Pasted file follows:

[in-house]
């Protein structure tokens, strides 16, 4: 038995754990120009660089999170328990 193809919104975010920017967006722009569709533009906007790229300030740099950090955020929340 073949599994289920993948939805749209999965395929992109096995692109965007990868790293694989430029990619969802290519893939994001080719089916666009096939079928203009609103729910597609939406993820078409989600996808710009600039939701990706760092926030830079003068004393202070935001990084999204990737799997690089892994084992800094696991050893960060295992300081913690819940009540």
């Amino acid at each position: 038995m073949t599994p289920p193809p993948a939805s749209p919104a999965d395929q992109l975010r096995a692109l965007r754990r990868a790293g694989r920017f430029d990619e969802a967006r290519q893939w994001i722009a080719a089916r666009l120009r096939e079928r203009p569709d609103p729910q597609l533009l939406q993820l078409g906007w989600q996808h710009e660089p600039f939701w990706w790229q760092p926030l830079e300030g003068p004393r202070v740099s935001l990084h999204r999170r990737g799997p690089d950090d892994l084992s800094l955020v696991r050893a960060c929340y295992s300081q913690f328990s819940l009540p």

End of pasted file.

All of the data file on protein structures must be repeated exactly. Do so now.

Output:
[in-house]
């Protein structure tokens, strides 16, 4: 038995754990120009660089999170328990 193809919104975010920017967006722009569709533009906007790229300030740099950090955020929340 073949599994289920993948939805749209999965395929992109096995692109965007990868790293694989430029990619969802290519893939994001080719089916666009096939079928203009609103729910597609939406993820078409989600996808710009600039939701990706760092926030830079003068004393202070935001990084999204990737799997690089892994084992800094696991050893960060295992300081913690819940009540």
């Amino acid at each position: 038995m073949t599994p289920p193809p993948a939805s749209p919104a999965d395929q992109l975010r096995a692109l965007r754990r990868a790293g694989r920017f430029d990619e969802a967006r290519q893939w994001i722009a080719a089916r666009l120009r096939e079928r203009p569709d609103p729910q597609l533009l939406q993820l078409g906007w989600q996808h710009e660089p600039f939701w990706w790229q760092p926030l830079e300030g003068p004393r202070v740099s935001l990084h999204r999170r990737g799997p690089d950090d892994l084992s800094l955020v696991r050893a960060c929340y295992s300081q913690f328990s819940l009540p």